What Is Lp(a) and Why Is It Important?

by | February 20, 2024 | Articles, Cardiometabolic Health, Optimal Health


Lipoprotein “little a”, or Lp(a), is a genetically inherited independent cardiovascular disease risk factor. It is composed of an LDL-like particle in which apolipoprotein B100 (ApoB) is linked to Apolipoprotein A (ApoA).

Elevated Lp(a) increases the risk of a heart attack, stroke, blood clots and aortic valve calcification (stiffening of the aortic valve in the heart). 

Lp(a) was described in 1963 by Kare Berg, and is being used more often in the clinical setting as part of the cardiovascular risk assessment. Interestingly, it is believed to have developed as an adaptive mechanism to prevent excessive bleeding from trauma/wounds and improve wound healing in our ancestors. While it may have served its purpose there, it confers a higher risk for cardiovascular disease given its association with atherosclerosis (plaque buildup in blood vessels) and thrombosis (blood clotting). 

If somebody has an elevated level, they should discuss this with their doctor, and ways in which their risk can be mitigated. It would also be important to share this information with children or other close relatives, as they may have this risk factor as well.

There is controversy in studies with respect to what type of diet is most beneficial for elevated Lp(a) and modest change, if any, with dietary interventions. A plant-rich diet with high quality protein and healthy fat consumption (MUFAs and PUFAs – monounsaturated and polyunsaturated fatty acids), is generally recommended, while avoiding processed food and added sugar, and optimizing all modifiable cardiovascular disease risk factors. Paradoxically, decreasing saturated fat intake has been shown to increase Lp(a), while decreasing LDL. The optimal diet that takes into account risk from Lp(a) and LDL needs to be further investigated. 

Lp(a) and ancestry

People of African ancestry have significantly higher levels of Lp(a) than do people of Asian or Caucasian ancestry. Individuals of Hispanic ethnicity with Amerindian ancestry have lower levels of Lp(a) than those of Hispanic ethnicity and West African genetic ancestry. 

Lp(a) and environmental factors

Inflammation, pregnancy, hypothyroidism, and chronic kidney disease increase Lp(a) levels, while menopausal hormone replacement therapy, hyperthyroidism, and liver disease decrease Lp(a). 

Relationship between Lp(a) and Hashimoto’s thyroiditis 

Hashimoto’s thyroiditis is the most common autoimmune condition of the thyroid gland and is estimated to affect over 10% of the US population. It is 4-10 times more common in women than men. Due to the immune system response against the thyroid gland, thyroid function deteriorates over time and the treatment is thyroid hormone replacement. There is a relationship between cholesterol and hypothyroidism. Total cholesterol, LDL-cholesterol, triglycerides and elevated Lp(a) were higher in people with Hashimoto’s thyroiditis compared to people who don’t have it. Average Lp(a) was almost twice as high in patients with overt hypothyroidism compared to controls. Even in individuals who have Hashimoto’s with normal thyroid function tests (i.e., who are euthyroid), elevated Lp(a) was more commonly encountered than in the control group (28% vs 12%, respectively).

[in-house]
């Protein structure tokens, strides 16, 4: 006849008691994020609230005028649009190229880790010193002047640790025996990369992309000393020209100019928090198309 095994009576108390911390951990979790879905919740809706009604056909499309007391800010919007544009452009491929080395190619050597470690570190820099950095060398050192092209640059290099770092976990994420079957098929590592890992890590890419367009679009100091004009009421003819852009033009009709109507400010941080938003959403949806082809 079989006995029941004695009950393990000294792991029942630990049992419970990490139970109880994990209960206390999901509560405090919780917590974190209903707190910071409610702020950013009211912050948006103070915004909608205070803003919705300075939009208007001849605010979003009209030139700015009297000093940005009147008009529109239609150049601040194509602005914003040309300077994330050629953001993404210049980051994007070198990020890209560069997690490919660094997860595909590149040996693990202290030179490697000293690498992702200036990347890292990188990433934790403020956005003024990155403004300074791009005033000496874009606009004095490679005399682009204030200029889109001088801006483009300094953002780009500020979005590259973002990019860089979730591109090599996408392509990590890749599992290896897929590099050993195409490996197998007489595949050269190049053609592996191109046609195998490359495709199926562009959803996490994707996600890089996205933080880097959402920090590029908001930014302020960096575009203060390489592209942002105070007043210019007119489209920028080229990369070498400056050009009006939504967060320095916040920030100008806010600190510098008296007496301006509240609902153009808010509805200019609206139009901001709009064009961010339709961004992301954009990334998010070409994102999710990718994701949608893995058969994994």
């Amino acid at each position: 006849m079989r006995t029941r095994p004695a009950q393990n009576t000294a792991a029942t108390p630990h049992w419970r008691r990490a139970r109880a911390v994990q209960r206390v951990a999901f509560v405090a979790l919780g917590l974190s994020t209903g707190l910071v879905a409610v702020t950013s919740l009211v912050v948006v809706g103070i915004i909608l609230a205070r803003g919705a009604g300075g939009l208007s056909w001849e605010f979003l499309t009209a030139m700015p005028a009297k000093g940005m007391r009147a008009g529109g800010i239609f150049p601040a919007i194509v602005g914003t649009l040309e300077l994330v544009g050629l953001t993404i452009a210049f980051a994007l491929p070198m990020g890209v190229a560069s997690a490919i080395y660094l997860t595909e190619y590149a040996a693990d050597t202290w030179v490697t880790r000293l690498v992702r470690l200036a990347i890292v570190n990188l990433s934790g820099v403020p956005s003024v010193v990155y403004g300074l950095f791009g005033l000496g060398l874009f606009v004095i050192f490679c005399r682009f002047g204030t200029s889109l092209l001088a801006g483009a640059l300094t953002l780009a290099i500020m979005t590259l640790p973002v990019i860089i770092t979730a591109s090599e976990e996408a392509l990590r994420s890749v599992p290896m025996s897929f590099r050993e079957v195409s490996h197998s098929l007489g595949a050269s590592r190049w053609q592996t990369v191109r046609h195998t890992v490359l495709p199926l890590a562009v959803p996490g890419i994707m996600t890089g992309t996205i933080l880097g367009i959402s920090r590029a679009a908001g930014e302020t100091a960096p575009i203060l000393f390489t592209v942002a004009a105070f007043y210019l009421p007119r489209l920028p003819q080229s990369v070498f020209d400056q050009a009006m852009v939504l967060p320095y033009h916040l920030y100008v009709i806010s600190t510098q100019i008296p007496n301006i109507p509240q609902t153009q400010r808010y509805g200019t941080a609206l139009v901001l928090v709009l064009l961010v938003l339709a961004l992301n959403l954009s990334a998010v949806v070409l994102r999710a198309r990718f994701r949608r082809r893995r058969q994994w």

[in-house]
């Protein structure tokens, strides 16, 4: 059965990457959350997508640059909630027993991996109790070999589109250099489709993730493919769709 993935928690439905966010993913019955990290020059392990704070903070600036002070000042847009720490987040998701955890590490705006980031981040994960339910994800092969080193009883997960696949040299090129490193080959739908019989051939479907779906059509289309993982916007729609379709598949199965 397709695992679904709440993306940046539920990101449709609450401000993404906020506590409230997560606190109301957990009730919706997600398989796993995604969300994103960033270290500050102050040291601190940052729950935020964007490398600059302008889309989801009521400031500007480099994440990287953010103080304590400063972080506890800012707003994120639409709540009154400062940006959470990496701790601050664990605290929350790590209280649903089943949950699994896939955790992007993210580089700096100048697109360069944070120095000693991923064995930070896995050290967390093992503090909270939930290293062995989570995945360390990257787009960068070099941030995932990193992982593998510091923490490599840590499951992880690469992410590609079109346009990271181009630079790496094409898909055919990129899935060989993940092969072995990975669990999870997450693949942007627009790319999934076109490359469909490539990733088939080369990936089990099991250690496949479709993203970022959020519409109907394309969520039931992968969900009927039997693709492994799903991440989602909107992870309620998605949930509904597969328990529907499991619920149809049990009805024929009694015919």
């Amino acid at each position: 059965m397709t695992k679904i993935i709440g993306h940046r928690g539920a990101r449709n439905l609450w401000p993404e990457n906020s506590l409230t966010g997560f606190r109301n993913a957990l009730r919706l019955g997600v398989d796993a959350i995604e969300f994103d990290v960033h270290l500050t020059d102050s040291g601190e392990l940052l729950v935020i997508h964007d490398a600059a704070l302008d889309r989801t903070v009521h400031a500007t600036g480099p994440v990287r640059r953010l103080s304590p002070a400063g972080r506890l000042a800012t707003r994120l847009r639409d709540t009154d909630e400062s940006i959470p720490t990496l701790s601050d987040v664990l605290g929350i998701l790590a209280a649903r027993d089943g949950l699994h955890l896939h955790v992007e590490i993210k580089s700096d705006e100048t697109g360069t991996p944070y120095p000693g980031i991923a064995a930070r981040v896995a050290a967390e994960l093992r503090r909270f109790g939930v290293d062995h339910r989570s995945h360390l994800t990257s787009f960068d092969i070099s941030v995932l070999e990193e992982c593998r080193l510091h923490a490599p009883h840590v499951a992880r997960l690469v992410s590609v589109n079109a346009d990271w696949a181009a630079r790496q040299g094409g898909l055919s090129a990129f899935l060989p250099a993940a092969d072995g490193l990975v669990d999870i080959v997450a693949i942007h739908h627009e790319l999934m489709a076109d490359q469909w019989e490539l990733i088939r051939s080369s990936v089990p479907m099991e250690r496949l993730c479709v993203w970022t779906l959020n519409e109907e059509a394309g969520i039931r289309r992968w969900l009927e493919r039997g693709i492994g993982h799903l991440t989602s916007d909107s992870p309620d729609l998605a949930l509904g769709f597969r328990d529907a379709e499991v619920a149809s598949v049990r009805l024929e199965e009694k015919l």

Target levels of Lp(a)

Per the American College of Cardiology (ACC) paper from 2023 that includes guideline recommendations

  • <50 mg/dL (or <125 nmol/L) is an accepted target in American College of Cardiology/American Heart Association (ACC/AHA) guidelines
  • <50 mg/dL (or <100 nmol/L) is an accepted target in the Canadian Cardiovascular Society (CCS) guidelines.
  • <30 mg/dL (or <75 nmol/L) is considered normal, 30-50 mg/dL (or 50-125 nmol/L) intermediate, and >50 mg/dL (or >125 nmol/L) abnormal in the European Atherosclerotic Society (EAS) consensus statement
  • >50 mg/dL (or >100 nmol/L) is accepted as a risk-enhancing cutoff in the National Lipid Association (NLA) scientific statement
  • Optimal Lp(a) levels are considered to be < 14mg/dL.

Treatment of elevated Lp(a) 

Development of drugs for lowering Lp(a) is underway and certain lipid lowering medications may modestly improve Lp(a). Interestingly, despite the fact that extended-release niacin reduced Lp(a), it did not confer a reduction in cardiovascular risk. Statins may not affect Lp(a) or slightly increase them. Other cholesterol lowering medications including ezetimibe, fibrates and bempedoic acid do not appear to move the needle. A modality that has been shown to reduce cardiovascular risk for those with very elevated Lp(a) levels is apheresis. This is a procedure that lowers LDL cholesterol and Lp(a) by removing them from the blood, however it is costly and less accessible.

Novel therapies to reduce Lp(a) and reduce cardiovascular risk that are being studied include the small interfering RNA molecules and antisense oligonucleotides, both of which inhibit LPA gene from being expressed. They both prevent translation of mRNA molecules encoded by LPA gene.

At our practice, we include a comprehensive lipid panel that includes Lp(a) as part of the risk assessment. Discuss with your primary care clinician whether your Lp(a) should be checked, how to interpret the results, and when to see a cardiologist. 

Additional resources to the hyperlinks above:

An Update on Lipoprotein(a): The Latest on Testing, Treatment, and Guideline Recommendations:







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